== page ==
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A Necessity for All Bible Students
on 7 June 2010
I got the Dover version of this book the other day, and I can't put it down. This book is full of Messianic prophecy that predates Christ by thousands of years. Jude in his inspired epistle says that the book was written by Enoch himself. If you are a believer of the inspired Word, then this should cause you to sit up and think.
It also explains the origin of the demons, and it's not what you've always been taught. The early church all accepted this view of the origin of the demons. I won't spoil it for you. You'll have to buy the book. Here's a hint: We Bible believing Christians accept the worldwide flood of Noah as literal, we then see many flood legends around the world in the collective memories of many people groups. We also see many legends around the world in the collective memories of many people groups in regards to Nephilim. In various mythological tales from Rome and Greece, we read of the god's coming down and having relations with women and bearing demi-gods. The early Christians were aware of these stories and of their true origins. They also knew what demons really were, and what Peter meant in his second epistle when he said that the angels that had sinned were sent to Tartarus (hell in the KJV). All this and more is made clearer by reading the book of Enoch.
This book has many verses that are almost the same as those found in Scripture. I have been writing them down in the book as I come across them. Many are from the book of Revelations. Some are from the Gospels and some are from the Epistles. This gives me the distinct impression that the writers of the NT were aware of and in agreement with the Book of Enoch.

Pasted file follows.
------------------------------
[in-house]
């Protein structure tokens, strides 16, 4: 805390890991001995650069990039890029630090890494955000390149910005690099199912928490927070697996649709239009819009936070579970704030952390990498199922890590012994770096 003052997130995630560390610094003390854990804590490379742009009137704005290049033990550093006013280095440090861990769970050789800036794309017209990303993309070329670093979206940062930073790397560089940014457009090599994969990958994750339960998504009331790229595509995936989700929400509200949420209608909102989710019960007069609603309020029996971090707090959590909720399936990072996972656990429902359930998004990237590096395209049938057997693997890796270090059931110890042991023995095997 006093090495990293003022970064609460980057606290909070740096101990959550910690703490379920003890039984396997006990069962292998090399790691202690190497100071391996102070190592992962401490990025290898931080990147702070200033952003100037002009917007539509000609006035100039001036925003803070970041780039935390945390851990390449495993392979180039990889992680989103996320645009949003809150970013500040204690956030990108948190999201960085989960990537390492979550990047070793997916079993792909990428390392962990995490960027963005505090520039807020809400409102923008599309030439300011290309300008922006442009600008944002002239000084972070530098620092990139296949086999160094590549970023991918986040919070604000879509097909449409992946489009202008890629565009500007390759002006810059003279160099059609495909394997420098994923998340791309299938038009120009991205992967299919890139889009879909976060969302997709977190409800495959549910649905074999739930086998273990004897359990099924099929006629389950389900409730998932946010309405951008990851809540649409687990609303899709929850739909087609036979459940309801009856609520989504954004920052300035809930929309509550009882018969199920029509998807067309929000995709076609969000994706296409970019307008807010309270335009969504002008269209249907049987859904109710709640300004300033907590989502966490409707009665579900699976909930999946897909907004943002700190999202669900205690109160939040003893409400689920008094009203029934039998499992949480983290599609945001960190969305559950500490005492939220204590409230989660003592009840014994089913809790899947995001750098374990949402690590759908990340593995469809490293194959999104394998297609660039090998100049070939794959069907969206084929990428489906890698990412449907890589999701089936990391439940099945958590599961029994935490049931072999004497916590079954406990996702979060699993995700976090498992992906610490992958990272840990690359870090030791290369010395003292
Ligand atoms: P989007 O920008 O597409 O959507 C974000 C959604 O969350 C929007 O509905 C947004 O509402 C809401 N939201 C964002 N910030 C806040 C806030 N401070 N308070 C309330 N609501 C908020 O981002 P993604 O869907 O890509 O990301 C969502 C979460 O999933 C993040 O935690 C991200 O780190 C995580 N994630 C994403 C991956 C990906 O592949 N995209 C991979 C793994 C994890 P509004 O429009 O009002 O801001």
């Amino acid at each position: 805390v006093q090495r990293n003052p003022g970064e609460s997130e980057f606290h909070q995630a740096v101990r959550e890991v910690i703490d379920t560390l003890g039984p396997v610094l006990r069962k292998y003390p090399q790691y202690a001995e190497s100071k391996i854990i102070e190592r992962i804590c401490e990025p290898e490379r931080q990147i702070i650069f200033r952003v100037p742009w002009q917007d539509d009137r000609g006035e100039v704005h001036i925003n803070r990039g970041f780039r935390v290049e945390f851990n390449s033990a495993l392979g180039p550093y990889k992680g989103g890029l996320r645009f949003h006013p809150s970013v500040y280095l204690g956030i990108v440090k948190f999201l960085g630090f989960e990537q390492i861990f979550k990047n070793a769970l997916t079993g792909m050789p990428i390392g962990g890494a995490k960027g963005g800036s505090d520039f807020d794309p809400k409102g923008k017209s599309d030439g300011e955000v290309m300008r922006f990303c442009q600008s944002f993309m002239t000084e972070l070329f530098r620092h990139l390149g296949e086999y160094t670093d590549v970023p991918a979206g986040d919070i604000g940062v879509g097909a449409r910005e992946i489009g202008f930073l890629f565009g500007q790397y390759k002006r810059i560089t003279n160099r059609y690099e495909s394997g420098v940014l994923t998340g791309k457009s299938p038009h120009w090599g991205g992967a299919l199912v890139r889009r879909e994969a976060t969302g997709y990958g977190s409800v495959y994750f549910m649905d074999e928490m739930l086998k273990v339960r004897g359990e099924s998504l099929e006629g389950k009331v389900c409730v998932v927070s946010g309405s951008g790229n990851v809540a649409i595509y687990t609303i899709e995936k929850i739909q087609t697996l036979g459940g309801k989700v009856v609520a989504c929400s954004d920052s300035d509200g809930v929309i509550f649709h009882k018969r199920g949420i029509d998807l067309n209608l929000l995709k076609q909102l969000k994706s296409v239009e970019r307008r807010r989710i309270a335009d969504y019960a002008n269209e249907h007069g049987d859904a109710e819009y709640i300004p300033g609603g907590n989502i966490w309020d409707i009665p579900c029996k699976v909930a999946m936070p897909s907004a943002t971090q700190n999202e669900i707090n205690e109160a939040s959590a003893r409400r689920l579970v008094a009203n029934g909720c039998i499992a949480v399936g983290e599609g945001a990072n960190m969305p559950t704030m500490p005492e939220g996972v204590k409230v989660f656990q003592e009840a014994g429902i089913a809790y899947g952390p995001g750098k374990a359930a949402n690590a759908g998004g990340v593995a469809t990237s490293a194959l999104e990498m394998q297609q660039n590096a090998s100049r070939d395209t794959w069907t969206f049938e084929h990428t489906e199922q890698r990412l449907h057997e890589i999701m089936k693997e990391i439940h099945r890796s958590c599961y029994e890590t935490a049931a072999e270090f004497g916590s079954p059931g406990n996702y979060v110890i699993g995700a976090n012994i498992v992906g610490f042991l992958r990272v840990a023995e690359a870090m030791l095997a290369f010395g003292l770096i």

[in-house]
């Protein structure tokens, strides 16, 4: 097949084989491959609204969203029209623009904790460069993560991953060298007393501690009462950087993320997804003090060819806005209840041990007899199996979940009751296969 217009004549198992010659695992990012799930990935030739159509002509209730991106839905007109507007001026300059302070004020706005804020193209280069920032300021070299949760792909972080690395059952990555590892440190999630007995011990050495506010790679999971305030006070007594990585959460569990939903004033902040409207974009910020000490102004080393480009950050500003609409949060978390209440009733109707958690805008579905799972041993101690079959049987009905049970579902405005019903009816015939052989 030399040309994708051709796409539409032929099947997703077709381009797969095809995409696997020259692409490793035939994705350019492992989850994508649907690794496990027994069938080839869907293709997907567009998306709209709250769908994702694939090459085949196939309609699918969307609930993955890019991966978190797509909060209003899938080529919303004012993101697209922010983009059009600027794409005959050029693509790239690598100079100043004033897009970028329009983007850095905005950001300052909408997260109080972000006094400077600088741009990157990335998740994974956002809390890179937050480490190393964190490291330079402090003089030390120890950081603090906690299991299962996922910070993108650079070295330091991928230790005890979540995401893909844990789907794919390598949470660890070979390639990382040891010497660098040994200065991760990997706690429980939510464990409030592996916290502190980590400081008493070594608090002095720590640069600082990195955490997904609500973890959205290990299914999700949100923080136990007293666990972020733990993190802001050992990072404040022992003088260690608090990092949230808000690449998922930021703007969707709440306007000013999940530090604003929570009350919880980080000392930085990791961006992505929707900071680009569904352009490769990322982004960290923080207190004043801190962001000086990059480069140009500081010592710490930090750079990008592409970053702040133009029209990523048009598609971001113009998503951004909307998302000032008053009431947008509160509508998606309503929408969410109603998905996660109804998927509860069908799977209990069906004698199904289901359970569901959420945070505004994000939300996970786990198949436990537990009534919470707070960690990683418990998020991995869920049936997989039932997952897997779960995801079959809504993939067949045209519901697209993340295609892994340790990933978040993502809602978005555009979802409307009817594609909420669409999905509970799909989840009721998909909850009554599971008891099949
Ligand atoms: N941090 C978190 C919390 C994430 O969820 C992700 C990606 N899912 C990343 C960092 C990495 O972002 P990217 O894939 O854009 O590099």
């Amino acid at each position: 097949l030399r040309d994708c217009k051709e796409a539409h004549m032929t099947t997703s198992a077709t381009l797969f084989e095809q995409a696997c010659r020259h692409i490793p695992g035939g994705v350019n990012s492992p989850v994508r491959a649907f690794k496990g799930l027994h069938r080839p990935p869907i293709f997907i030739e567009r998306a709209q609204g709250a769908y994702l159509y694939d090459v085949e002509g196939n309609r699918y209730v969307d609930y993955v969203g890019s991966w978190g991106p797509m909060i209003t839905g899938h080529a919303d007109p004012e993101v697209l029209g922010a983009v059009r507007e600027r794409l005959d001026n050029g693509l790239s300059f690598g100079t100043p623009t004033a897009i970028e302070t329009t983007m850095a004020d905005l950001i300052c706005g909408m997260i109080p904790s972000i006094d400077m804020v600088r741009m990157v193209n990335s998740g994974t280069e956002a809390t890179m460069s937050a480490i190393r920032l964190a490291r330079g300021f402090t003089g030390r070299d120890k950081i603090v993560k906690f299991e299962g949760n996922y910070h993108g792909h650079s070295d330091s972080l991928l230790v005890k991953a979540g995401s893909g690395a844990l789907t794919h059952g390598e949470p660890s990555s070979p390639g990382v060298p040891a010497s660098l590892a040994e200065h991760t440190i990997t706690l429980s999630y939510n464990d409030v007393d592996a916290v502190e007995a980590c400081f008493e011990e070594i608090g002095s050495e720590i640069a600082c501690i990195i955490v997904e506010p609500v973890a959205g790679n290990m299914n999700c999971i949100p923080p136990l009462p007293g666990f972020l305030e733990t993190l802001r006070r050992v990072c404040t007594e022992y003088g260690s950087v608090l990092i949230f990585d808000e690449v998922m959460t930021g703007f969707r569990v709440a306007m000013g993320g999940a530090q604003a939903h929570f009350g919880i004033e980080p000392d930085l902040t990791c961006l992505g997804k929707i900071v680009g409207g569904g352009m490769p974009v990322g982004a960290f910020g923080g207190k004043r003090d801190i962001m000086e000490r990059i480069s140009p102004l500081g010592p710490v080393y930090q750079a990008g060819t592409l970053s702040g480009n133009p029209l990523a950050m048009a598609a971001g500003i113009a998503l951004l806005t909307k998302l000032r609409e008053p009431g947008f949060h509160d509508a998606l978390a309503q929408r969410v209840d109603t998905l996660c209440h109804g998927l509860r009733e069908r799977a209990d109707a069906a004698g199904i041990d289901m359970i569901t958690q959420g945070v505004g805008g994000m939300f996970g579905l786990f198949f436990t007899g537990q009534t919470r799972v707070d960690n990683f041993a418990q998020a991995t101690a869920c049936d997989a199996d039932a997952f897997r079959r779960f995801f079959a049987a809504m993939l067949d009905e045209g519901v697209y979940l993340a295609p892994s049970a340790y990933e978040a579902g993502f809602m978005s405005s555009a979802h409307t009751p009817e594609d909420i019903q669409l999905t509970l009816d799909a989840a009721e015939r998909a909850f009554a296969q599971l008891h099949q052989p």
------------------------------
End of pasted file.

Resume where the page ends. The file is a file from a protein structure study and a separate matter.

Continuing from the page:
Here are a few examples:
1 Enoch 50:2 On the day of affliction on which evil shall have been treasured up against the sinners.
Romans 2:5 But after thy hardness and impenitent heart treasurest up unto thyself wrath against the day of wrath and revelation of the righteous judgment of God.
1 Enoch 51:1b ...Sheol shall give back that which it has received, and hell shall give back that which it owes.
Rev 20:13 And the sea gave up the dead which were in it; and death and hell delivered up the dead which were in them
1 Enoch 63:6 (speaking of the unrepentant rulers of the earth) And light has vanished from before us, and darkness is our dwelling place for ever and ever.
Jude 13 (speaking of false prophets) ...to whom is reserved the blackness of darkness for ever.
Jude also speaks in this verse of the "wandering stars". 1 Enoch speaks of the stars also.
I could go on and on with the Biblical references and perhaps I will add to this review over time. It just seems to obvious to me that the Biblical writers were reading and using this book.
The only downside is that parts of the book may be lost, and other parts added to it over the millenia. It seems that although this book was inspired it was not God's good pleasure to keep it wholly intact. I feel that this book should be regarded as very important, and I personally regard it as at least a deuterocanonical book. That is, at least of secondary importance after the 66-73 books of the universally accepted books. In saying that though, this book is accepted as canonical by the Ethiopic church, which has at its foundation one the Apostles.